On the Promotion of False Art
by Lee Duane FitzSimmons
One of the great downfalls of twentieth century art is the proliferation of non-aesthetic creations that claim to have artistic worth. This type of proliferation occurs mainly in the visual and musical arts more than it does in the literary arts. This exclusion of the literary arts from this plague is because of the basic nature of the medium itself. The arrangement of words is a far more flexible medium of expression that requires basic syntax and grammar in order to be taken seriously in the first place; otherwise, the lack of fundamental skill in the medium is so blatantly obvious that amateur meanderings are usually never thought of as having any sort of artistic merit. The exception to this statement lies within the realm of poetry, which has also been infected with this horrendous virus.
However, in the mediums of music and visual art, the ugly head of dilettantism rears itself to all of the world. Because of warped psychological justification, many individuals in academia proclaim that various types of non-aesthetic works of art have artistic merit. Even though such works of art are perceived by all who view them as being nothing more than concoctions that could be created by an untrained child or a computer program spewing out random designs, there are communities of individuals who desperately try to prove that these creations have some type of aesthetic worth. The most common method used in desperate attempts to justify the alleged cultural value of these "works" is the buying and selling of these creations at extremely inflated prices. However, this behavior only indicates the lack of rational logic possessed by all parties involved in the process and does not give any additional beauty to a work of art other than a sort of hollow financial beauty.
In music, the attempted justification of atonal music as a legitimate art form was introduced in the early part of the twentieth century. After listening to the music of this genre, it becomes readily apparent that there is no sense of beauty to be found in these creations. The primary usage for this type of music is when a sense of chaos is desired as a mood for a certain portion of a creation. Also, if a composer desires an entire work to have the sense of disorder and calamity, then these types of sounds will provide such emotions.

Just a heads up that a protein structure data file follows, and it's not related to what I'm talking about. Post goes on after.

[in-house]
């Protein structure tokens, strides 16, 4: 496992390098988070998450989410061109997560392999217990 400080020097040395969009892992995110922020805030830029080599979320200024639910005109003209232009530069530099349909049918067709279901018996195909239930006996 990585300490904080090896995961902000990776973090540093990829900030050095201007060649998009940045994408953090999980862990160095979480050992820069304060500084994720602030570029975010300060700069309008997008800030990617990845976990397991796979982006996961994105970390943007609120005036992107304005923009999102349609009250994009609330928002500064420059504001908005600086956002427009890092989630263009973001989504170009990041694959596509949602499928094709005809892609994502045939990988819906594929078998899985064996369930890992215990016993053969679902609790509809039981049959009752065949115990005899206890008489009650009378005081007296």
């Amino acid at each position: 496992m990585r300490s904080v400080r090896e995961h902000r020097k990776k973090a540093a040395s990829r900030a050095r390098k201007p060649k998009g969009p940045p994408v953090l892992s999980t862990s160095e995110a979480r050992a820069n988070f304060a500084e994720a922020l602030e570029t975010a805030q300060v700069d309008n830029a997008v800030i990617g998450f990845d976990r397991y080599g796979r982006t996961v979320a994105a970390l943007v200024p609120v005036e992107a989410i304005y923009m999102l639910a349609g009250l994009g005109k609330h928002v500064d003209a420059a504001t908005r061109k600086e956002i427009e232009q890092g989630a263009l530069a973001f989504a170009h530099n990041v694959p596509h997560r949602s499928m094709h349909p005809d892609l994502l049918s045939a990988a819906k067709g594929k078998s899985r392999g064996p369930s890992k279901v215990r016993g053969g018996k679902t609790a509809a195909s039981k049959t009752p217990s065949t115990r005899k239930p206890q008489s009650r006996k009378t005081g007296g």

In order for a piece of art to have true aesthetic worth, basic skills must be developed. In order to develop these skills, discipline must be maintained. In order to maintain this discipline, the imaginative flights of fancy that originally served as the sparks of desire to pursue the development of an artistic craft must be channeled into the development of artifice. It is at this point where most individuals lose interest. Therefore, only the individuals who possess enough desire can properly develop the skills required for any sort of real training within the artistic realms.
With the advent of the flawed psychological reasoning introduced in the early twentieth century, the fall of the arts into a state of degeneracy was inevitable. However, there is still hope. All that is needed is the honest appraisal of art. If a young child with little or no formal education (i.e. academic brainwashing) thinks that a picture created by throwing a bucket of paint onto a canvas is ugly, then it should be rather apparent that the alleged artwork is ugly. If that same child beholds a breathtaking landscape and thinks that it is wonderful, then the landscape is truly beautiful.
If the same child hears a classical symphony and starts to sing along, then the piece is glorious.
If the same child hears an atonal work of Schoenberg and thinks that it is noise, then it is noise.
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Copyright 2013 by Lee Fitzsimmons